HuR mRNA half-life (t1/2) was measured in control (CT) and Hsf1-depleted (shHsf1) cells by incubation with 5 μg/ml of actinomycin D and collection of RNA after 1.5 h and 3 h. HuR and GAPDH mRNAs were measured by qRT-PCR and normalized by GAPDH mRNA. Data are represented as percentages of HuR mRNA measured at time zero (prior to adding actinomycin D), on a semilogarithmic scale.
Cells were washed twice with phosphate-buffered saline (PBS) and lysed in lysis buffer (40 mM HEPES, pH 7.5, 50 mM KCl, 1% Triton X-100, 1 mM Na3VO4, 50 mM glycerophosphate, 50 mM NaF, 5 mM EDTA, 5 mM EGTA, 1 mM phenylmethylsulfonyl fluoride, 1 mM benzamidine, and 5 μg/ml each leupeptin, pepstatin A, and aprotinin). Mouse tissues or xenografted tumor was snap-frozen in liquid nitrogen and then homogenized in the same buffer and centrifuged for 5 min at 1,000 × g, and supernatants were collected. Protein concentration of the lysates was measured with the Bio-Rad protein assay reagent, after which they were diluted with lysis buffer to achieve equal protein concentrations. For measuring HIF-1α translation, MCF7 cells were labeled in 35-mm plates with EasyTag [35S]methionine (Perkin-Elmer) in methionine-free medium for 10 min. Lysates were prepared, and HIF-1α was immunoprecipitated.
Antibodies used for this study were anti-pS6, anti-p4E-BP1, p-eIF2α, and anti-Sirt1 from Cell Signaling; anti-HIF-1α, anti-p21, and anti-cyclin B from BD PharMingen; anti-HuR, anti-p53, and antisurvivin from Santa Cruz; anti-HSF1 from Stressgen; anti-HIF-2α, anti-CA9, and anti-Glut-1 from Novus Biolab; anti-PTBP1 from BioLegend; and anti-β-actin from Sigma.
We have previously found that knockdown of Hsf1 in MCF10A human mammary epithelial cells prevents neoplastic transformation by the Her2 oncogene. Indeed, while expression of Her2 in control MCF10A cells facilitated focus formation in culture and tumor appearance in nude mice, expression of this oncogene in Hsf1 knockdown MCF10A cells led to growth arrest and OIS, and tumors could not form in nude mice (28). To further dissect where in the tumorigenic process Hsf1 exerts its activity, here we used the transgenic animal model. Accordingly, we crossed Hsf1-knockout animals with mice expressing Her2/NeuT (a rodent homolog of Her2 carrying an activating mutation) under the control of the mouse mammary tumor virus (MMTV) promoter (MMTVneu) (19) to generate WT-MMTVneu+, hsf1+/− MMTVneu+, and hsf1−/− MMTVneu+ mice. Because of the mixed background, in the experiments with transgenic animals we used WT littermates as controls for the knockouts.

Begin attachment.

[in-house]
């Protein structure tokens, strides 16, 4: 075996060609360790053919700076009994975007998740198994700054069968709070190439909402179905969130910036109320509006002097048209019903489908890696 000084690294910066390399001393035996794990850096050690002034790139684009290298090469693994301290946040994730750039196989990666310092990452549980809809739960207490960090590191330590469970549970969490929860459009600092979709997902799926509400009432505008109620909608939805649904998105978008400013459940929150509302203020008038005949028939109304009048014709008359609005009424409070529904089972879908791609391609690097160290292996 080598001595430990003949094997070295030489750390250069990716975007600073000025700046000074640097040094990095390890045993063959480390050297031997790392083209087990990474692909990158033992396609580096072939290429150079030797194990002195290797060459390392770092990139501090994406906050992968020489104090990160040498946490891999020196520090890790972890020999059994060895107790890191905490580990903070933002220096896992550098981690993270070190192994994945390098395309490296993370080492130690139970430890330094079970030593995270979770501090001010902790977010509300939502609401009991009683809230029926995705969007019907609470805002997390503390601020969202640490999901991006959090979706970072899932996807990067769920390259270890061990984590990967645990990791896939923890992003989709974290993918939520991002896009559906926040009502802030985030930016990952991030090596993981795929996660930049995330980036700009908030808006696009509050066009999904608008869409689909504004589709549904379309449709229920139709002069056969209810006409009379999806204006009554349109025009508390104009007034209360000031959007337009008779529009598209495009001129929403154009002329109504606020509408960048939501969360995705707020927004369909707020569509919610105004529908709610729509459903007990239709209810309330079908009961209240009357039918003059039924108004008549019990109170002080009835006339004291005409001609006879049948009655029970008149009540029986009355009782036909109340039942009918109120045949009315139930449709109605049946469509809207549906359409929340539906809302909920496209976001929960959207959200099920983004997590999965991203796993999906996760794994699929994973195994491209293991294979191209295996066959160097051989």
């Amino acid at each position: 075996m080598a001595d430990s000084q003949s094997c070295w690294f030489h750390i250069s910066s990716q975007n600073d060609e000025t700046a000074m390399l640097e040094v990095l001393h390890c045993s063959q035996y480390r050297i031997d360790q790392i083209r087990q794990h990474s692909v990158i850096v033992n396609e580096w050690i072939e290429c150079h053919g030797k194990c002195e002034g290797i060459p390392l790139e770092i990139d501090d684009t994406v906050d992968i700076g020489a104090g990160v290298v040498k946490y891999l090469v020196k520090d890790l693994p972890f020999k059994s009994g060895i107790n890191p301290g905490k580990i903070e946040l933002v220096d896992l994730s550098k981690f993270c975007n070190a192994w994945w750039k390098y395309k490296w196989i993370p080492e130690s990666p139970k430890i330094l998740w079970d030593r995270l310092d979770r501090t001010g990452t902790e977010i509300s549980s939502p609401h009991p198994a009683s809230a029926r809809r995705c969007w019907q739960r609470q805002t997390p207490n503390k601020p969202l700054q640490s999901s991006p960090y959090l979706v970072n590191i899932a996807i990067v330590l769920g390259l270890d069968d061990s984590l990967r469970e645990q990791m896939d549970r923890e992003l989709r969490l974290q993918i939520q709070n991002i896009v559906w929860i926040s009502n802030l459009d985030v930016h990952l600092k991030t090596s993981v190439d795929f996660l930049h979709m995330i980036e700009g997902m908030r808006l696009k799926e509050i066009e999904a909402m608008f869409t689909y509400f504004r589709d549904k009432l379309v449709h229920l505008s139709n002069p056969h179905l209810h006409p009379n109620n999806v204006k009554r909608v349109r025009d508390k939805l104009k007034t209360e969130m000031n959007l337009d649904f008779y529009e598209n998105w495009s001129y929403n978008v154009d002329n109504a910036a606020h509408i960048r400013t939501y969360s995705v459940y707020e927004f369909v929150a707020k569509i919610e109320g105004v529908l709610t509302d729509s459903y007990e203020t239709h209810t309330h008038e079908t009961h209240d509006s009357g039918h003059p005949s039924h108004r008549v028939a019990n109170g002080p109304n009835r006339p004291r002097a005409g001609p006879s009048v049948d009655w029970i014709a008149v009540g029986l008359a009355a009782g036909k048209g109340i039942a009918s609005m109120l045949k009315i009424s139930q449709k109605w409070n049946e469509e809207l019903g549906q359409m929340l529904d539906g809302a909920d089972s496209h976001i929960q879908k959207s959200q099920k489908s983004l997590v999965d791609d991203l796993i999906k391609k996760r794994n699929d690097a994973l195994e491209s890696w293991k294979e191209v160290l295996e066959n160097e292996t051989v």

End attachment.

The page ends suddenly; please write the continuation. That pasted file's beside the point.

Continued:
To investigate the role of Hsf1 in Her2-induced hyperplasia, mammary glands were taken from 3-month-old virgin mice to evaluate duct branching. Expression of Her2 in WT-MMTVneu+ mammary gland led to high density of ducts and extensive alveolar branching, as reported previously (31). Importantly, in hsf1−/− MMTVneu+ animals there was a low duct density and almost no alveolar branching (Fig. 1A). Therefore, Hsf1 KO prevented Her2-induced tissue hyperplasia, possibly by aggravating senescence, similar to what we have found recently with NeuT-induced mammary tumors in the Hsp72-knockout mouse model (29).
To address whether Hsf1 KO suppresses NeuT-dependent tumorigenesis in vivo, we analyzed effects of Hsf1 knockout on NeuT-induced tumor development. Tumor incidences were similar between heterozygous hsf1+/− MMTVneu+ and WT-MMTVneu+ mice (median tumor appearance in this strain was about 55 weeks), indicating that one copy of the Hsf1 gene is sufficient to support mammary tumor emergence induced by Her2/NeuT (Fig. 1B). In contrast, the absence of Hsf1 in homozygous knockout animals markedly inhibited mammary tumor development (Fig. 1B). Indeed, tumor emergence was strongly delayed, and only three tumors of 11 animals appeared (Fig. 1B). Therefore, this model of Her2-positive breast cancer establishes that Hsf1 is critical for tumor initiation and hyperplasia.
To investigate whether Hsf1 has additional effects on later stages of tumor development, we measured growth rates of rare tumors that emerge in Hsf1-KO animals compared to control mice. Indeed, these tumors grew significantly slower than in control animals (Fig. 2A), indicating that Hsf1 may be required not only for NeuT-induced initial transformation but for tumor progression as well.
Since among the major factors limiting growth of solid tumors in vivo is neovascularization, we excised tumors from control and knockout animals, prepared slides, and immunostained them with a marker of angiogenesis (endothelial cells), CD31. We observed that although the numbers of blood vessels were similar in WT and KO animals (not shown), the mean vessel area in tumors from Hsf1-knockout animals was almost twice as small as in wild-type animals (Fig. 2B and C), indicating that the vessels were underdeveloped. These data were in line with microarray data deposited in Oncomine, a human cancer gene array database (www.oncomine.org), where elevated levels of Hsf1 in human breast cancer correlated with grade, metastasis, and poor prognosis (Fig. 2D), also suggesting that Hsf1 is involved in tumor progression.